Emily Snow started dancing at Richland High School in Richland Hills on the drill team, and in her senior year she was voted “Most Likely to Become a Dallas Cowboy Cheerleader.”

At that time, she did not even know she would become a cheerleader because she had only just begun dancing.

“Some people are just born to do what they love,” she said.

Snow, the head coach of Texas Wesleyan’s Gold Line Dance Team, built a rich background in dance before she started coaching at Texas Wesleyan in 2016.

Her parents, Bob and Cheryl Newton, are very musically oriented; the band drum major and a majorette for the University of Texas at Arlington.

They encouraged her to play piano and other instruments. She was in band all through middle school and high school. She finally convinced her parents to let her do drill team in high school and at one point she was in both band and on the drill team.

“I was in the marching band, in my drill team uniform, playing the marching band,” Snow said, “and then I would run around the field and line up with the dancers and march out.”

In college, Snow started out as an Apache Belle at Tyler Junior College and was the head dance captain her second year there. After her two years there, she came back to the Dallas/Fort Worth area and went to Tarrant County College and the University of North Texas at the same time.

“There was a year in between there were I took a break and just taught dance,” she said.

Snow then went on to try out for the Dallas Cowboy Cheerleaders and cheered with the Cowboys for four consecutive years. In between all of that, she received a bachelor’s in Fine Arts at the University of North Texas in 2001.

She went on to become the head coach for the Miami Dolphins dance team in 2005. Snow explains the difference between cheering for the Cowboys and coaching for the Dolphins.

Snow said she “lived the strengths of some, and the weaknesses of others” at both teams.

She said that a lot is culture and city, and a lot of it is where they choose to put their money for the two teams. Snow says that the Cowboys and Texas in general heavily put an emphasis on football and dancers (halftime shows, etc.), so the dance quality is typically better than in Miami. Miami is not very heavily dance based because there are not dance programs offered in high schools like there are in Texas because football is not as popular.

“A lot of the culture in Miami is glamour, bikinis, and fashion,” Snow said, “whereas Texas promotes more of that wholesome girl-next-door, America’s sweetheart’s philosophy.”

Snow coached for the Dolphins for ten years. During those years, she started many different things, including a yearly fashion show where the dancers would model bikinis and pop stars such as DJ Khalid would open the show.

In 2015, Snow moved back to Dallas with her husband Wayne and daughter, Farrah. Shortly after, she had her son River, who is now two years old.  She says that her husband is her biggest supporter and cheerleader.

After coming back to Texas, Snow started the Texas Wesleyan Gold Line Dance Team and became their head coach in 2016.

She said that at the first audition, not everyone made the team. She also said that she needs the dancers to be able to do basic enough skills and for them to not hold back any part of their abilities.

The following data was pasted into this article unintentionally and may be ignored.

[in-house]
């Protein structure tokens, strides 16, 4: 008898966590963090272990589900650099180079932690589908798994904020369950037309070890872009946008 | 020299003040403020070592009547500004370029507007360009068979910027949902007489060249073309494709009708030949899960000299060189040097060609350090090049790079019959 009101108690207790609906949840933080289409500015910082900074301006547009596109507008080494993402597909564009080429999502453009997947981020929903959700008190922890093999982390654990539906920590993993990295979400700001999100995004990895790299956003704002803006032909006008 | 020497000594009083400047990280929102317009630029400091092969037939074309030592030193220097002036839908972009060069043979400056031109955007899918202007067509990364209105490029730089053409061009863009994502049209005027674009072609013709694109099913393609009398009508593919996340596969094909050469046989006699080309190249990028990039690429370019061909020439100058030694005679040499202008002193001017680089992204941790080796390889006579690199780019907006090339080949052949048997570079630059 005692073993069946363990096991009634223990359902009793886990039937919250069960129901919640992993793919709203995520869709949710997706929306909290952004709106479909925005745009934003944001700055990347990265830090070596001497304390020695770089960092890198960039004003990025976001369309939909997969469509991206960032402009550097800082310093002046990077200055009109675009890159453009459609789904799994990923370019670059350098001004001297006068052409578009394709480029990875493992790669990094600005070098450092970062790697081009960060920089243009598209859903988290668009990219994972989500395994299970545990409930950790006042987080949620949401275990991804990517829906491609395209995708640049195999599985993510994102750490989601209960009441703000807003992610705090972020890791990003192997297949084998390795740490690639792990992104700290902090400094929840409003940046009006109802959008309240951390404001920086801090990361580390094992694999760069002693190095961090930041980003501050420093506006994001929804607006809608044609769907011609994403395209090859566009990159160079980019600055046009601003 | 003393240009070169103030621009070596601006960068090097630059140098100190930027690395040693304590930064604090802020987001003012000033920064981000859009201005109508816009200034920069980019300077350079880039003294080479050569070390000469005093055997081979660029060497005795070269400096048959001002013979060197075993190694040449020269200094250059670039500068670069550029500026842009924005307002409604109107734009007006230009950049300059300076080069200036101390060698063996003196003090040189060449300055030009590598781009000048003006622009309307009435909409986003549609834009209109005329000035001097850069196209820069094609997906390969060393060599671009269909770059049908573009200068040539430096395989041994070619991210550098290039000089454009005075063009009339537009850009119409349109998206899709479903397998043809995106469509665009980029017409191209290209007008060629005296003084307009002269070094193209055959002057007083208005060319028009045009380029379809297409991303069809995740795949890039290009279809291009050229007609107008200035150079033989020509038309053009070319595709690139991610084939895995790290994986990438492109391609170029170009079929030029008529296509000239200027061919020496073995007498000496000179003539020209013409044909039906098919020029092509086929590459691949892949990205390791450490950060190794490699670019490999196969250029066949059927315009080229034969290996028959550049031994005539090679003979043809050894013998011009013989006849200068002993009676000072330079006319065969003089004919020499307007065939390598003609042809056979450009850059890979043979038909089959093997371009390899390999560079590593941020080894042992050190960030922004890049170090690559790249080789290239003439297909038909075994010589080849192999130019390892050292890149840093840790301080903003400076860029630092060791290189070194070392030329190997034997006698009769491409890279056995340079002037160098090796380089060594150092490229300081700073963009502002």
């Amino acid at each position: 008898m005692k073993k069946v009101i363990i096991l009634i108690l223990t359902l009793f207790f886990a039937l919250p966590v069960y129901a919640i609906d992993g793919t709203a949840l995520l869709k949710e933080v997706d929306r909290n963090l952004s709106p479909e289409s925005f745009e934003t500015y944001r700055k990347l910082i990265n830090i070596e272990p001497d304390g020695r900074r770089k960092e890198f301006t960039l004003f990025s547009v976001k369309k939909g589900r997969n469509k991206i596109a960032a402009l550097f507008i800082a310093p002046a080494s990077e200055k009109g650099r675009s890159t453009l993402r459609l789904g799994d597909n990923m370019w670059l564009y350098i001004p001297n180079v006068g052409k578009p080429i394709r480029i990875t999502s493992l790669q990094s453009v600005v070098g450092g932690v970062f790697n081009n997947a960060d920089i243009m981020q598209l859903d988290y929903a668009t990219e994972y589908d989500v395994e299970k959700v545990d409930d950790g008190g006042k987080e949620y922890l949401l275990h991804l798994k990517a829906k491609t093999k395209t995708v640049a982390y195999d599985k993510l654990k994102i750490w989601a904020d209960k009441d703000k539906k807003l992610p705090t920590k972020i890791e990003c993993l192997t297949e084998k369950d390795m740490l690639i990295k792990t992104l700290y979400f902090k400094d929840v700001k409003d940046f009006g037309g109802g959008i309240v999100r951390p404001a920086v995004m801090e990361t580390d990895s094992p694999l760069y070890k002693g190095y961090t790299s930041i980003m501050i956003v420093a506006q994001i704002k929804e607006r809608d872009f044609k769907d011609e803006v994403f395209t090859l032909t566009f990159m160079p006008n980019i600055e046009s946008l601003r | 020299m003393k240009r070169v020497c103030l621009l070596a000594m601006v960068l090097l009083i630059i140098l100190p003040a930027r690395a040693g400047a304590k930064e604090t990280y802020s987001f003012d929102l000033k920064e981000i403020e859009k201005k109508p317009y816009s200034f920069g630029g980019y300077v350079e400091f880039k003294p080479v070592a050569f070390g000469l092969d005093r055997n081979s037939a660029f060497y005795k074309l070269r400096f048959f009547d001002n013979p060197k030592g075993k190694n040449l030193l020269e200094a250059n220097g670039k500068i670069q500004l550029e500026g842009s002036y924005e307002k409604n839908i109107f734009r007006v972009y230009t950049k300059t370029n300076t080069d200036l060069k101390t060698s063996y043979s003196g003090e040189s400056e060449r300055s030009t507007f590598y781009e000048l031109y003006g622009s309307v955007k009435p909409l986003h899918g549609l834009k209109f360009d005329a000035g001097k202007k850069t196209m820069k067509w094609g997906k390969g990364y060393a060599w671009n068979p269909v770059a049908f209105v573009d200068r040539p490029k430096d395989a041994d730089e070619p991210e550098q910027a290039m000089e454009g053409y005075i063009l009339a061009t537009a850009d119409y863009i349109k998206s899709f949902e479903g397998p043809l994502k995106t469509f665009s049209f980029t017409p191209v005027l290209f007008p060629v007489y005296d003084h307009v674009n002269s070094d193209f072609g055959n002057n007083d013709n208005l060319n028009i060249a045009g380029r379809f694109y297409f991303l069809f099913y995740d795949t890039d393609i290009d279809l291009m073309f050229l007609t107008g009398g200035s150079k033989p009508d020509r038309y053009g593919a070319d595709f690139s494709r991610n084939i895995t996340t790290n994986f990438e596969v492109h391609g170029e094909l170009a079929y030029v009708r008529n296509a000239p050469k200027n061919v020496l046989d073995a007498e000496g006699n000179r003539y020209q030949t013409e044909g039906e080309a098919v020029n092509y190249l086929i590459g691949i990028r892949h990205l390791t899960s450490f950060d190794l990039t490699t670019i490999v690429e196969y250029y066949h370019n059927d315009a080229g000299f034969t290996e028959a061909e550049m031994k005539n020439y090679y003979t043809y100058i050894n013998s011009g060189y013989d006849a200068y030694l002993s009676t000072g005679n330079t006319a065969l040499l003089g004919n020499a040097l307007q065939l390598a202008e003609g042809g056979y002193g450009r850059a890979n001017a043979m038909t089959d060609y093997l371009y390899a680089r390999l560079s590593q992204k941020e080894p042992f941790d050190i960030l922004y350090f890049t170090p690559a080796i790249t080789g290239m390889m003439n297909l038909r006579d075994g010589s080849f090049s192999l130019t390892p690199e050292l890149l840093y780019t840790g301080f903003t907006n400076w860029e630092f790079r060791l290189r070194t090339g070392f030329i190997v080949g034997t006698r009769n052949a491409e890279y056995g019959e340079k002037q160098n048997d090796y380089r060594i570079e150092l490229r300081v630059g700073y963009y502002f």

“I have dancers that are very technically trained,” Snow said, “and I have dancers that are newer dancers that are still great performers but do not have that technical background.”

The practices for the Gold Line team are from 2 p.m. to 4 p.m. or 6 a.m. to 8 a.m. They can also be any day of the week, including Saturday and Sunday.

“Coach Emily has been really upbeat and is always very positive,” freshman education major and Gold Line Dancer Jordan Grinage said, “She really strives to keep all of the girls motivated, especially during our early morning practices.

At the ADTS Nationals event held at University of North Texas in March, the Gold Line dancers placed seventh in their category. She entered one jazz and one hip hop group routine and three contemporary solo routines.

“Every day we strive to implement not only what she has taught us about the art of dance and performance,” freshman education major and Gold Line Dancer Kayla Young said, “but how to develop and grow as people.”

For the Spring Showcase, which was held in March, Snow decided to incorporate what the Miami Dolphins used to do for their shows and have the Gold Line Dancers do a fashion show at the end of their showcase. She said the audience loved it, and the team did too because they could come out one at a time and show off their costumes.

“The coolest part about the show,” Snow said, “is that I asked the Theatre Arts Advanced III Lighting class to light the show.”

She said that each person in the class was assigned to a dance routine to light the show. It made every picture glow because of all of the cool lights.

Snow said that in the fall of 2018, just like in the fall of 2017, there will be a youth dance clinic for both boys and girls age five and up. Last fall, the Dancers had a “youth-themed” football game where they did a “junior half-time show” where they performed what they had learned at the clinic over the summer.

“I love talking to youth about dance,” Snow said, “and this fall, we will be doing that clinic again.”

Emily Snow is looking forward to her second year of coaching the Gold Line Dance Team.
Photo courtesy of Emily Snow.

This is a flyer for the Youth Dance Clinic that Emily Snow is holding this summer.
Graphic by Tyler Shelby

 

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